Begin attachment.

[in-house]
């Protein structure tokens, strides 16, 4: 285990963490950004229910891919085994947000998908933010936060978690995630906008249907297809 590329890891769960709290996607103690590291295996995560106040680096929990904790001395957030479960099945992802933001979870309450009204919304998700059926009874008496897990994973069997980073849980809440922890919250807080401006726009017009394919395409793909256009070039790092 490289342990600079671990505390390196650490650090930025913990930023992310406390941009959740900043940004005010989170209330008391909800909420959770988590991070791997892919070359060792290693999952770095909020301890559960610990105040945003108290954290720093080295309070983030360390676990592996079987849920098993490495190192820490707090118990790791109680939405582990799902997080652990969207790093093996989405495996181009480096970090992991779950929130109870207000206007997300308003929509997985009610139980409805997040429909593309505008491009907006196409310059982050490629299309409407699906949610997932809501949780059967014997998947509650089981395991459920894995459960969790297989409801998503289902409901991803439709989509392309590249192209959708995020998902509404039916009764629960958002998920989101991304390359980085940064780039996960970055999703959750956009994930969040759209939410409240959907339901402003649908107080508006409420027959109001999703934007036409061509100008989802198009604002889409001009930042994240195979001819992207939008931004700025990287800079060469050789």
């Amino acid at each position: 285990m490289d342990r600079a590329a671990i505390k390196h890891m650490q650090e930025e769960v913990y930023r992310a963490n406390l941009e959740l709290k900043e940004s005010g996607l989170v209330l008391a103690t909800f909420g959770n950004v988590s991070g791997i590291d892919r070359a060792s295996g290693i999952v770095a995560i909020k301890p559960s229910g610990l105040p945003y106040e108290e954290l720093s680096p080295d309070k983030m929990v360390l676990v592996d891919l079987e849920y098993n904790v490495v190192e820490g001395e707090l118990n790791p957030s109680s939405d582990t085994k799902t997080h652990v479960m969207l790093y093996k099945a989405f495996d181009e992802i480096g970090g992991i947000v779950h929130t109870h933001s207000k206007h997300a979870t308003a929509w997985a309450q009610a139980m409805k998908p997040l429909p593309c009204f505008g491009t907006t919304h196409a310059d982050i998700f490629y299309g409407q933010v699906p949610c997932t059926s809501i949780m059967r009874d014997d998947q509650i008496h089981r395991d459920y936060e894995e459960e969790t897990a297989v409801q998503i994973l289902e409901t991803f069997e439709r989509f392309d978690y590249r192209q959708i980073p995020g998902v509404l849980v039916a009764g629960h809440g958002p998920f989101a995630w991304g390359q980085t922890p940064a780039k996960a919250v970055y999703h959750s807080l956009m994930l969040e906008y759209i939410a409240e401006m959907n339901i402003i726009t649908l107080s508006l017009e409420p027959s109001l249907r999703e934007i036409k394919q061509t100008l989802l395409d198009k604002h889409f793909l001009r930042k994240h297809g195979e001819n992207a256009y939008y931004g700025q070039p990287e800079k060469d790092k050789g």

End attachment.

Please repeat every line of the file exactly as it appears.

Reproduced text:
[in-house]
């Protein structure tokens, strides 16, 4: 285990963490950004229910891919085994947000998908933010936060978690995630906008249907297809 590329890891769960709290996607103690590291295996995560106040680096929990904790001395957030479960099945992802933001979870309450009204919304998700059926009874008496897990994973069997980073849980809440922890919250807080401006726009017009394919395409793909256009070039790092 490289342990600079671990505390390196650490650090930025913990930023992310406390941009959740900043940004005010989170209330008391909800909420959770988590991070791997892919070359060792290693999952770095909020301890559960610990105040945003108290954290720093080295309070983030360390676990592996079987849920098993490495190192820490707090118990790791109680939405582990799902997080652990969207790093093996989405495996181009480096970090992991779950929130109870207000206007997300308003929509997985009610139980409805997040429909593309505008491009907006196409310059982050490629299309409407699906949610997932809501949780059967014997998947509650089981395991459920894995459960969790297989409801998503289902409901991803439709989509392309590249192209959708995020998902509404039916009764629960958002998920989101991304390359980085940064780039996960970055999703959750956009994930969040759209939410409240959907339901402003649908107080508006409420027959109001999703934007036409061509100008989802198009604002889409001009930042994240195979001819992207939008931004700025990287800079060469050789």
């Amino acid at each position: 285990m490289d342990r600079a590329a671990i505390k390196h890891m650490q650090e930025e769960v913990y930023r992310a963490n406390l941009e959740l709290k900043e940004s005010g996607l989170v209330l008391a103690t909800f909420g959770n950004v988590s991070g791997i590291d892919r070359a060792s295996g290693i999952v770095a995560i909020k301890p559960s229910g610990l105040p945003y106040e108290e954290l720093s680096p080295d309070k983030m929990v360390l676990v592996d891919l079987e849920y098993n904790v490495v190192e820490g001395e707090l118990n790791p957030s109680s939405d582990t085994k799902t997080h652990v479960m969207l790093y093996k099945a989405f495996d181009e992802i480096g970090g992991i947000v779950h929130t109870h933001s207000k206007h997300a979870t308003a929509w997985a309450q009610a139980m409805k998908p997040l429909p593309c009204f505008g491009t907006t919304h196409a310059d982050i998700f490629y299309g409407q933010v699906p949610c997932t059926s809501i949780m059967r009874d014997d998947q509650i008496h089981r395991d459920y936060e894995e459960e969790t897990a297989v409801q998503i994973l289902e409901t991803f069997e439709r989509f392309d978690y590249r192209q959708i980073p995020g998902v509404l849980v039916a009764g629960h809440g958002p998920f989101a995630w991304g390359q980085t922890p940064a780039k996960a919250v970055y999703h959750s807080l956009m994930l969040e906008y759209i939410a409240e401006m959907n339901i402003i726009t649908l107080s508006l017009e409420p027959s109001l249907r999703e934007i036409k394919q061509t100008l989802l395409d198009k604002h889409f793909l001009r930042k994240h297809g195979e001819n992207a256009y939008y931004g700025q070039p990287e800079k060469d790092k050789g």